Effects of estrogen and progesterone on plasma lipoproteins and experimental atherosclerosis in the baboon (Papio sp.).
We determined the effect of estrogen and progesterone on plasma cholesterol and lipoprotein cholesterol concentrations and on arterial lesions in 24 ovariectomized and hysterectomized baboons fed a high-cholesterol/high-saturated-fat diet. These baboons were divided into four groups: untreated control (C); estrogen, 100 micrograms/kg/week injected i.m. (E); progesterone, 3 mg/kg/day (P); and estrogen plus progesterone (E + P). The treatment regimen continued for 18 months. Cholesterol levels in plasma and lipoproteins were measured before hormone treatment and at 3, 10, and 18 months of treatment. Postheparin plasma lipoprotein lipase (LPL) activity was also measured during the treatment. After 18 months of hormone treatment, baboons were necropsied and arterial lesions were measured. Hormone treatment significantly influenced plasma cholesterol (P greater than C greater than [E + P] greater than E) and very low density lipoprotein plus low density lipoprotein (VLDL + LDL) cholesterol (P greater than C greater than [E + P] greater than E), with very little effect on high density lipoprotein (HDL) cholesterol concentration. The E + P group had a significantly higher HDL cholesterol concentration than did the P group. The (VLDL + LDL)/HDL cholesterol ratios in the E and E + P groups were significantly lower than those in the P and C groups. LPL activities were significantly lower in the E group compared with those in the E + P and P groups. Hormone treatment significantly influenced lesions in four (innominate, carotid, iliac, and abdominal aorta) of seven arteries. The P group had the most fatty streaks, and the E + P group had the least.(ABSTRACT TRUNCATED AT 250 WORDS)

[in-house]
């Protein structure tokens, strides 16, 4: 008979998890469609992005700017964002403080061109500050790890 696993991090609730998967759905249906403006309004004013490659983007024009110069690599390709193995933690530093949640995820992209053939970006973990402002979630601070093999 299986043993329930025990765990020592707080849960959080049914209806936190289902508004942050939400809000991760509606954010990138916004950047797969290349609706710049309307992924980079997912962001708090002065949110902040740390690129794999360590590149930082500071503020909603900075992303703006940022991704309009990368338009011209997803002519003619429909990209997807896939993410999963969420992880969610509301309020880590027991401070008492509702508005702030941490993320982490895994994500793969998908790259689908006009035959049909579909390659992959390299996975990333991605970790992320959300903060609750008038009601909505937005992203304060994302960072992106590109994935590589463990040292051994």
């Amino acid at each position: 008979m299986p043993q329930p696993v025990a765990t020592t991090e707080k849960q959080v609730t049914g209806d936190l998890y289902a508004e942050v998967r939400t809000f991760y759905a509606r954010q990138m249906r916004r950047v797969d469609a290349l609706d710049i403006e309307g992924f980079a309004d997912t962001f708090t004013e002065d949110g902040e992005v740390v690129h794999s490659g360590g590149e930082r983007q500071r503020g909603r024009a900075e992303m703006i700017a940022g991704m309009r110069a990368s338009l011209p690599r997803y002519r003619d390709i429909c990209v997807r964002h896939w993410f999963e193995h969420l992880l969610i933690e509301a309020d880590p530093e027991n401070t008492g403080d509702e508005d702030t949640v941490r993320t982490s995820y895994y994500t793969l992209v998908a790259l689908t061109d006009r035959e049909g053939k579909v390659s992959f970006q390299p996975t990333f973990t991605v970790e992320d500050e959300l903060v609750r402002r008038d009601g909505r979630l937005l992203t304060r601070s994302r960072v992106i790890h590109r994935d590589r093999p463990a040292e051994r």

- Copyright © 1991 by American Heart Association